# Geometry of the pentachloridoindate(III) anion

According to Brown et al.,1 the crystal structure of $\ce{[NEt4]2[InCl5]}$ reveals that the pentachloridoindate(III) anion, $\ce{[InCl5]^2-}$, adopts a square pyramidal $C_\mathrm{4v}$ geometry (VSEPR theory would predict trigonal bipyramidal $D_\mathrm{3h}$):

According to Greenwood and Earnshaw,2

It will be noted that $\ce{[InCl5]^2-}$ is not isostructural with the isoelectronic species $\ce{[SnCl5]-}$ and $\ce{SbCl5}$, which have the more common $D_\mathrm{3h}$ symmetry. […] $\ce{[NEt4]2[TlCl5]}$ is isomorphous with $\ce{[NEt4]2[InCl5]}$ and presumably has a similar structure for the anion.

However, the structure of $\ce{[PPh4]2[InCl5].MeCN}$ was reported to have the usual trigonal bipyramidal structure for the anion,3 which throws a spanner in the works. I can't understand much of the paper as it's in German. Since it's a report of a crystal structure, though, I don't really expect it to say much about the chemistry of the compound.

Can the reported differences in molecular geometry here be rationalised?

References

1. Brown, D. S.; Einstein, F. W. B.; Tuck, D. G. Tetragonal-pyramidal indium(III) species. Crystal structure of tetraethylammonium pentachloroindate(III). Inorg. Chem. 1969, 8 (1), 14–18. DOI: 10.1021/ic50071a004.

2. Greenwood, N. N.; Earnshaw, A. Chemistry of the Elements, 2nd ed.; Butterworth–Heinemann: Oxford, U.K., 1997, p 238.

3. Bubeinheim, W.; Frenzen, G.; Müller, U. Die Chloroindate $\ce{[PPh4]2[In2Cl6]}$ und $\ce{[PPh4]2[InCl5].CH3CN}$. Acta Crystallogr., Sect. C: Cryst. Struct. Commun. 1995, 51, 1120–1124. DOI: 10.1107/S0108270194011789.

• Do you have a CIF-file from [Brown1969]by any chance? In addition to [Bubenheim1995] I've just found three more recent crystal structures with nearly perfect trigonal bipyramidal $D_\mathrm{3h}$ geometry of $\ce{[InCl5]^{2-}}$ and it looks like the Brown's work is the only featuring square pyramid. I wonder whether it has something to do with the experimental data or refinement at that time -- $R$-factor of nearly 10% seems quite lousy for such a simple small-molecule structure. – andselisk Aug 7 '17 at 20:37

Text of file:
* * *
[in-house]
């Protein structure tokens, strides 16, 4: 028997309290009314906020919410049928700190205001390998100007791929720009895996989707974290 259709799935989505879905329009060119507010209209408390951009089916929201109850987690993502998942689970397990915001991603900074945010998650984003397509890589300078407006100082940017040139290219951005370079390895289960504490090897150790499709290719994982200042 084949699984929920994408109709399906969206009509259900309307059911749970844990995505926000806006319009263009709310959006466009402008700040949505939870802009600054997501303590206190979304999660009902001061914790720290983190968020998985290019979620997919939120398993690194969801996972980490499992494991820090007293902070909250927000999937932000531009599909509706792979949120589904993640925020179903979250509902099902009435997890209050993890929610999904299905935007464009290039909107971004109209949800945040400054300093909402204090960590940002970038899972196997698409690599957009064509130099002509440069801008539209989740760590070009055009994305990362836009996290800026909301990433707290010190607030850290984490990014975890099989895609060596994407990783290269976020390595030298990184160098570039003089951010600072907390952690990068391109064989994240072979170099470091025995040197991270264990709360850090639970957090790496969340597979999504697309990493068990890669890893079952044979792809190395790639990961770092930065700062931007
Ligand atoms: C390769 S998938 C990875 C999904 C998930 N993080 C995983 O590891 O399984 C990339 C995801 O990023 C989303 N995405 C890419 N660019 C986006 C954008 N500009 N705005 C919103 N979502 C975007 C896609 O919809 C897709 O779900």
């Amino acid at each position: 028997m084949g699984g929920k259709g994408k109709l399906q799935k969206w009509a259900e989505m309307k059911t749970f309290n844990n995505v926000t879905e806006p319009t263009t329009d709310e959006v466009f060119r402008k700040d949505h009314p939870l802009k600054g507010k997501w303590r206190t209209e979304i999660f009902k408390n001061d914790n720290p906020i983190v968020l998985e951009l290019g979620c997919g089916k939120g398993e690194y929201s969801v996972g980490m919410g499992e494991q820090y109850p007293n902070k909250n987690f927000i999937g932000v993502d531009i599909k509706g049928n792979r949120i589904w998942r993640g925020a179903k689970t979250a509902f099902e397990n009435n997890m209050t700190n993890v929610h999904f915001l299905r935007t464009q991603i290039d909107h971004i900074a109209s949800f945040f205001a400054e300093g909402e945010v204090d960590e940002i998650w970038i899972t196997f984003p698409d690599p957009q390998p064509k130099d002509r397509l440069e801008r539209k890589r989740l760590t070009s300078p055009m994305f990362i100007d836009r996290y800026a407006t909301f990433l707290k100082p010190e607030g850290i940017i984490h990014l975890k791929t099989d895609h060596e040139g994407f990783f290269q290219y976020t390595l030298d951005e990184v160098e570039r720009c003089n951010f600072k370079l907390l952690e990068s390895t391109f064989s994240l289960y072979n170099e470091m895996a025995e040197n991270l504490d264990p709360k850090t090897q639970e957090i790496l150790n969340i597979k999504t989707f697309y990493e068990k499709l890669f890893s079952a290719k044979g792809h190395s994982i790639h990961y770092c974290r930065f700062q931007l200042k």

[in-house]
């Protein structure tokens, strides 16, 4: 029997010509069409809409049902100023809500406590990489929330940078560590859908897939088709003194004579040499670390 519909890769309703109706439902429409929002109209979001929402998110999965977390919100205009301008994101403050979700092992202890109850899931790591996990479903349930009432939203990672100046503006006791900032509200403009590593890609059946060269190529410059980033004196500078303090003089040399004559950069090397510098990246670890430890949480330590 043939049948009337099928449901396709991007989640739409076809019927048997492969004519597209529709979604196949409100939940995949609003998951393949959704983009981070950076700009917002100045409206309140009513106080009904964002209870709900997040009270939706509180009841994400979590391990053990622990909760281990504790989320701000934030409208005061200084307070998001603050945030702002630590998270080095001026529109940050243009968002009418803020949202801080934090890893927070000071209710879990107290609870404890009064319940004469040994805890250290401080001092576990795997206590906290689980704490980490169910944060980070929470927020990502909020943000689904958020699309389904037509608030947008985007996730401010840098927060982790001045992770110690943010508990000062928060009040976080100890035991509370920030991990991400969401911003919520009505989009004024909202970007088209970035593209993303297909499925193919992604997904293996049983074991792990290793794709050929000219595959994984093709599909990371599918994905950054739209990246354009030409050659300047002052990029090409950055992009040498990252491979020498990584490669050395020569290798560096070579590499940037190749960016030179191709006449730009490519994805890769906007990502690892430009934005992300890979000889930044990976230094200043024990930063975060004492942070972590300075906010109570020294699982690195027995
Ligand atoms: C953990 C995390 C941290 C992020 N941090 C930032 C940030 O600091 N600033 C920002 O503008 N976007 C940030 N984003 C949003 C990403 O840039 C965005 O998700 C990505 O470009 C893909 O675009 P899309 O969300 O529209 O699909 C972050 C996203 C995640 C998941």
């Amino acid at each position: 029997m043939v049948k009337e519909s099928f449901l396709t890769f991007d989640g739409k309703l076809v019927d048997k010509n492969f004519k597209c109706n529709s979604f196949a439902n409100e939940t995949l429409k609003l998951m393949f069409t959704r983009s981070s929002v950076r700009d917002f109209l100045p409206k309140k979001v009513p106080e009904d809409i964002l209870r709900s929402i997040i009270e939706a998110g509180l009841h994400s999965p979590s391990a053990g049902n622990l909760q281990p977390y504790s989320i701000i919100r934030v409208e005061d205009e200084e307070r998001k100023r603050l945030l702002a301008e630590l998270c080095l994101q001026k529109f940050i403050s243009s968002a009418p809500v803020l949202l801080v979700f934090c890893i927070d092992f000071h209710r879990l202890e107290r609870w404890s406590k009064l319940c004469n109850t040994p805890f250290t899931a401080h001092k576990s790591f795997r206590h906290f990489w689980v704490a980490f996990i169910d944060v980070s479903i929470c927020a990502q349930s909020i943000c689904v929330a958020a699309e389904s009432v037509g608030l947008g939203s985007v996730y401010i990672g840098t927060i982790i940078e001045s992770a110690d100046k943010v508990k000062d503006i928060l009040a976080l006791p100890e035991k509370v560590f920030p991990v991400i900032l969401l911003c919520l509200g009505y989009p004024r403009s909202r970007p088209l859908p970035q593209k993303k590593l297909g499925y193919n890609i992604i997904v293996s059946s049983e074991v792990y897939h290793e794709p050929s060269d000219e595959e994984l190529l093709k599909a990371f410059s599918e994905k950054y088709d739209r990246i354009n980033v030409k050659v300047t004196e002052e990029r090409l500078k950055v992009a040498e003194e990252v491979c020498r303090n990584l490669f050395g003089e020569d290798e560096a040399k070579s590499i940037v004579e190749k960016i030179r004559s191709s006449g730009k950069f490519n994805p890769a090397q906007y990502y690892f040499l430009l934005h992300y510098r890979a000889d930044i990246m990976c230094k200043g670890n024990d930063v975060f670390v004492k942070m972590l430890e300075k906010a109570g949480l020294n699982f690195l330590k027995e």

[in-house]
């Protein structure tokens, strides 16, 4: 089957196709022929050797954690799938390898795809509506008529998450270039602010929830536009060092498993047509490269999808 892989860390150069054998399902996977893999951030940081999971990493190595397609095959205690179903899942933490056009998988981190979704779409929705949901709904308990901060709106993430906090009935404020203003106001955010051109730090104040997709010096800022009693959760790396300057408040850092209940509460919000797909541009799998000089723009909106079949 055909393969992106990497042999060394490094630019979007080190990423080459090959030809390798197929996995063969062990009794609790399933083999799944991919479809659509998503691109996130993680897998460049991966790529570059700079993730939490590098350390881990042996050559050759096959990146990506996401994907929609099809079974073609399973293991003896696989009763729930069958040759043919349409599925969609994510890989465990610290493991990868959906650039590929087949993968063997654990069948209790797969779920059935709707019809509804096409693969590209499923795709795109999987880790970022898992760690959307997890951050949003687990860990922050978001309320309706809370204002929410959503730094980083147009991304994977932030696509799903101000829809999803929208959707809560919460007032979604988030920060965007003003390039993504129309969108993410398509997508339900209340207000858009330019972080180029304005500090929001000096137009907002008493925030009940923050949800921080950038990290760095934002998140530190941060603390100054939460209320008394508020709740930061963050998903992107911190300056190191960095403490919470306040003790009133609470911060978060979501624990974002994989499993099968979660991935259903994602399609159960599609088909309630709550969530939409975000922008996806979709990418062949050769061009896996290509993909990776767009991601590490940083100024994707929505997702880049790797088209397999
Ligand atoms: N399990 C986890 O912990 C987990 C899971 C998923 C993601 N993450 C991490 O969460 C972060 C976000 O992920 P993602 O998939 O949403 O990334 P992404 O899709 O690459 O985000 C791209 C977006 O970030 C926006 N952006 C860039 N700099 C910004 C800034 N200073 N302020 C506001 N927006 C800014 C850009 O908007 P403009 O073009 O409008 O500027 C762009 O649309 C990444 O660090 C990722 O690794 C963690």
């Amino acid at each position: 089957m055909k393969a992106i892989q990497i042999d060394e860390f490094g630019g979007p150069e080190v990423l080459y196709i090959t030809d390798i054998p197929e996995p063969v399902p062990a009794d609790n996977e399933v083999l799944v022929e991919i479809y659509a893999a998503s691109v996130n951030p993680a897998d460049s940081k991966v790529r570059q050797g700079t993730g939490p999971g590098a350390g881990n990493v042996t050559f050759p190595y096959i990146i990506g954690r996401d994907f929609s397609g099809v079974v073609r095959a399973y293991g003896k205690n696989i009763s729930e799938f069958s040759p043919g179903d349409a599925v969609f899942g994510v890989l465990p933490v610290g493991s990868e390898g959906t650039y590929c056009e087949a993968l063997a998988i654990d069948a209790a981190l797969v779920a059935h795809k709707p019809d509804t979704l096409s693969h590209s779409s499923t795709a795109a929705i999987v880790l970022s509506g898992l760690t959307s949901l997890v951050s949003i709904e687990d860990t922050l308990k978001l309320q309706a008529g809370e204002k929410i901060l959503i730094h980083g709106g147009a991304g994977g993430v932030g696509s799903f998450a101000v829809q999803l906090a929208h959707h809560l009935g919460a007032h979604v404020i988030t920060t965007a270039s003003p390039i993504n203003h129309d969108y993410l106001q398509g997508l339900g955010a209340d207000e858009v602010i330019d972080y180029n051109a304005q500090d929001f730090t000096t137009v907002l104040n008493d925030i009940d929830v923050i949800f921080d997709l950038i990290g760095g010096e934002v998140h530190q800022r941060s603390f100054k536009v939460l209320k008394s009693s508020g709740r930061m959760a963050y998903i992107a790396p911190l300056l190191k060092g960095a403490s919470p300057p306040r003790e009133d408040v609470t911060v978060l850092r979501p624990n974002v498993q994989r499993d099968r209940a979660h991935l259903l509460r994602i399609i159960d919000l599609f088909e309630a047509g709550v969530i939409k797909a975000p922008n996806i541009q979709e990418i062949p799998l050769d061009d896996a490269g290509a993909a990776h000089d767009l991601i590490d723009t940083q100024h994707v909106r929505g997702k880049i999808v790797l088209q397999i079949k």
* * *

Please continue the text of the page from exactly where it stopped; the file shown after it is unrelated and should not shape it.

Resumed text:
• @andselisk no cif, sorry. I guess that might be a possibility, although I don't know much about crystallography to begin with - so I'm happy to hear any thoughts on the matter. – orthocresol Aug 7 '17 at 20:42
• Well, having a look at the structure with checkcif.iucr.org is where I would start. As I said, $R$-factor might be a bit off due to the wrong initial symmetry and it might cause the wrong structure, especially if there is a proposed disorder (according to the paper). I cannot find the data in CCDC either, though the entry exists. Weird, maybe it's just me doing something wrong. – andselisk Aug 7 '17 at 20:47
• – andselisk Aug 7 '17 at 23:17

TL;DR Initially published crystal structure of $\ce{[NEt4]2[InCl5]}$ [1] according to the further investigations [3], is not valid. The $\ce{InCl5^2-}$ ion does not have $C_\mathrm{4v}$ symmetry, and VSEPR theory pretty much explains formation of numerous slightly distorted trigonal bipyramidal $\ce{InCl5^2-}$-containing complexes according to the most recent single-crystal structure experiments.

From the other side, the bond lengths and geometry index refer to the dominating character of square pyramidal environment, which is in this case can be dictated by the crystal packing, towards which $\ce{[InCl5]^2-}$ is more sensible than $\ce{[SnCl5]-}$ due to the noticeable size difference ($\ce{[InCl5]^2-}$ is bulkier). Either way, it looks like another crystallographic experiment (preferably at lower temperatures to decrease the size of thermal ellipsoids) is needed to determine the angles more precisely.

As a general advice, always pay attention to the $R_1$ and $R_2$ values of the crystal structure. A rule of thumb: a good structure refinement of small molecules should lead to $R_1 < 0.05$ and $R_2 < 0.12$.

Crystal structure of $\ce{[NEt4]2[InCl5]}$, determined in 1969 [1], has been subsequently criticized in several publications, mainly involving additional symmetry vibration analysis of Raman spectra for $\ce{MX5^2-}$ anions [2]. It's been established that $\ce{InCl5^2-}$ ion does not have $C_\mathrm{4v}$ symmetry (but retains $C_\mathrm{2v}$), and that the crystal may not be centrosymmetric.